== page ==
JAMA Commentary Explores Common Arguments Against Influenza Vaccination

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JAMA has posted a Viewpoint titled “Influenza Prevention Update: Examining Common Arguments Against Influenza Vaccination.” In this Viewpoint, Thomas R. Talbot, MD, MPH, and H. Keipp Talbot, MD, MPH, from the Vanderbilt University School of Medicine, say that with influenza intensifying, it is important to review essential interventions that prevent influenza transmission at home, at work, and in healthcare facilities. They provide perspective to some of the reasons why people refuse the flu vaccination. 

As Talbot, et al. note, "Several important actions should be performed by everyone to prevent the spread of this potentially deadly pathogen. Basic infection control practices such as regularly performing hand hygiene, observing respiratory hygiene and cough etiquette (“cover your cough”), and avoiding others and crowded areas when ill (social distancing) are important prevention methods for any contagious respiratory tract infection. Additional measures to limit transmission of influenza in healthcare settings are also essential. These include screening patients on arrival to assess for respiratory symptoms, placing a surgical mask on potentially infected individuals, using isolation precautions for those suspected of having or confirmed to have a respiratory tract infection, keeping infected patients away from other patients, and ensuring that visitors and healthcare personnel (HCP) do not visit or work while ill (ie, “presenteeism”).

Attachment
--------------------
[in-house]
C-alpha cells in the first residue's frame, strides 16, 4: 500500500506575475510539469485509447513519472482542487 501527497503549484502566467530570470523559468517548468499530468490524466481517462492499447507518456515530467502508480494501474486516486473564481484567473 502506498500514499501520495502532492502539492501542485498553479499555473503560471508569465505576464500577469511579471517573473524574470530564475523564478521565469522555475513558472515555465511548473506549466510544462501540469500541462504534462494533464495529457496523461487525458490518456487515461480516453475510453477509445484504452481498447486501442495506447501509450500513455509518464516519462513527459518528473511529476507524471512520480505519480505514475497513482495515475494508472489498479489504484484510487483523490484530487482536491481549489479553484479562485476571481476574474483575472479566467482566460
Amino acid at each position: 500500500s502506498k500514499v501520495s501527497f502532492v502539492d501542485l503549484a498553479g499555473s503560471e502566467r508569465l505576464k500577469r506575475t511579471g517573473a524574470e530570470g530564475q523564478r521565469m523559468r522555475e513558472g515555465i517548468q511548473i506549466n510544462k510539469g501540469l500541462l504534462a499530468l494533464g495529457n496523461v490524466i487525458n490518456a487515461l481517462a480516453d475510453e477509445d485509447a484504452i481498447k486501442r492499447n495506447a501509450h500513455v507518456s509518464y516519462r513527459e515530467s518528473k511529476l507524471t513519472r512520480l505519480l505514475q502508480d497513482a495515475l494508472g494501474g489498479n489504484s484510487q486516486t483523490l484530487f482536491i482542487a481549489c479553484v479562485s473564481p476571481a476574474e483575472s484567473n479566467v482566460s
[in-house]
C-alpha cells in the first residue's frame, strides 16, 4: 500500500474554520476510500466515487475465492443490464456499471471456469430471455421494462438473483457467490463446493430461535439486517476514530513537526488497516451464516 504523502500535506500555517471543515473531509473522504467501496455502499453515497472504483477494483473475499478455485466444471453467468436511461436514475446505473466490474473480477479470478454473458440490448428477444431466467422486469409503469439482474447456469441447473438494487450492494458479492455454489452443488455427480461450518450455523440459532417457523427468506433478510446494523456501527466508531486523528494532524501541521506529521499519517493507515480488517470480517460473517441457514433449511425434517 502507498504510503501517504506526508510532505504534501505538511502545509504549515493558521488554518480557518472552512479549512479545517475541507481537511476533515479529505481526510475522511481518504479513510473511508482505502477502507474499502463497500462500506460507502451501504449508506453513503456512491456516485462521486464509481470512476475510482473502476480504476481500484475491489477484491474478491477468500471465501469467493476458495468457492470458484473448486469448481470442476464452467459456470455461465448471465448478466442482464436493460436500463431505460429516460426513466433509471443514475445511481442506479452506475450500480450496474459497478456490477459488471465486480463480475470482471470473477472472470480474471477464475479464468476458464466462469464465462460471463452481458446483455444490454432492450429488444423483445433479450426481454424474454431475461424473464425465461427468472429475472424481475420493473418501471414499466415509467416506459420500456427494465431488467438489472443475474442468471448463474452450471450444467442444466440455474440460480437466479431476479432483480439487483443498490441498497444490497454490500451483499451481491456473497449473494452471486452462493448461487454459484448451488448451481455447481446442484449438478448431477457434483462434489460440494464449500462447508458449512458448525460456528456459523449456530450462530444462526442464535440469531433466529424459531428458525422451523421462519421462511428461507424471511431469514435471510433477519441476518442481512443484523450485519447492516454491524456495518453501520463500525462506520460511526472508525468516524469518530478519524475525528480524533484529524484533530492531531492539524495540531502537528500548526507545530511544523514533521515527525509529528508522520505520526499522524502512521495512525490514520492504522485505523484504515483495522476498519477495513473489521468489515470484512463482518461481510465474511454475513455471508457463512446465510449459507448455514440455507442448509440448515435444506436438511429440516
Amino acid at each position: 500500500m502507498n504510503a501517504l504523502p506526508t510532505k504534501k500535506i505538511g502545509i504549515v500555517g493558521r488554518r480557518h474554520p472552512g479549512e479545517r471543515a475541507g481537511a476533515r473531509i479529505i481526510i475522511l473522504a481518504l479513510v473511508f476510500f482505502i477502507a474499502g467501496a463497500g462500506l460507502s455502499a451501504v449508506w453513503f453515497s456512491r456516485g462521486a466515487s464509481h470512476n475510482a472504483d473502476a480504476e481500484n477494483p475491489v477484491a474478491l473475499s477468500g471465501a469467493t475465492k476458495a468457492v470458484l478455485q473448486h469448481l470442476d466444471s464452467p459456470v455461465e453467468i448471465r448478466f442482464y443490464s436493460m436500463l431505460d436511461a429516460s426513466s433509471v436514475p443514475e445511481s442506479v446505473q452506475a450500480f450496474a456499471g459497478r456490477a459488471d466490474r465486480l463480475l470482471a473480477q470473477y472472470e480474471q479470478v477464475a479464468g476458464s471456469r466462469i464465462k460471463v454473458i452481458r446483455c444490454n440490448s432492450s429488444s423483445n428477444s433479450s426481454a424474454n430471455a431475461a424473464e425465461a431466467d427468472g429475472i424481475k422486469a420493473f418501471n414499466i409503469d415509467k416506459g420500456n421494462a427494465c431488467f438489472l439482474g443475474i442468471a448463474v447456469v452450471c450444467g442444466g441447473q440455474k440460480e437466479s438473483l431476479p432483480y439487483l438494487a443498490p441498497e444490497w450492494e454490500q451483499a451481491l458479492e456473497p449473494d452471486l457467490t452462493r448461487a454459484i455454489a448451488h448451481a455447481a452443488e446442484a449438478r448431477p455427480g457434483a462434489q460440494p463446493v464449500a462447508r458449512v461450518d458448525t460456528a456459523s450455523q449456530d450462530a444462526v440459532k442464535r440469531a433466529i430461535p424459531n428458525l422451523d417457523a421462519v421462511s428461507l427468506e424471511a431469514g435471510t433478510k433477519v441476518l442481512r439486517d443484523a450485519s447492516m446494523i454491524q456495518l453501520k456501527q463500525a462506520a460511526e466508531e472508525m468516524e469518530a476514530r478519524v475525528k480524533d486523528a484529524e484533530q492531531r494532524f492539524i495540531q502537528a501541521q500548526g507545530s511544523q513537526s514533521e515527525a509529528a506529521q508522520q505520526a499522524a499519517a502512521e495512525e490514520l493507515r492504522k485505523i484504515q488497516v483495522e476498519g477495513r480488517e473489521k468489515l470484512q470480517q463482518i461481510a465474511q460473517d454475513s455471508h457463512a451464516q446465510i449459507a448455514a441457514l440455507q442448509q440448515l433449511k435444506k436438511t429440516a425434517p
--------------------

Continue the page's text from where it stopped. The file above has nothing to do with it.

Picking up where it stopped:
To read further from JAMA, CLICK HERE.

Reference: Talbot TR and Talbot HK. Influenza Prevention Update: Examining Common Arguments Against Influenza Vaccination. JAMA. 2013;():1-2. doi:10.1001/jama.2013.453.

 

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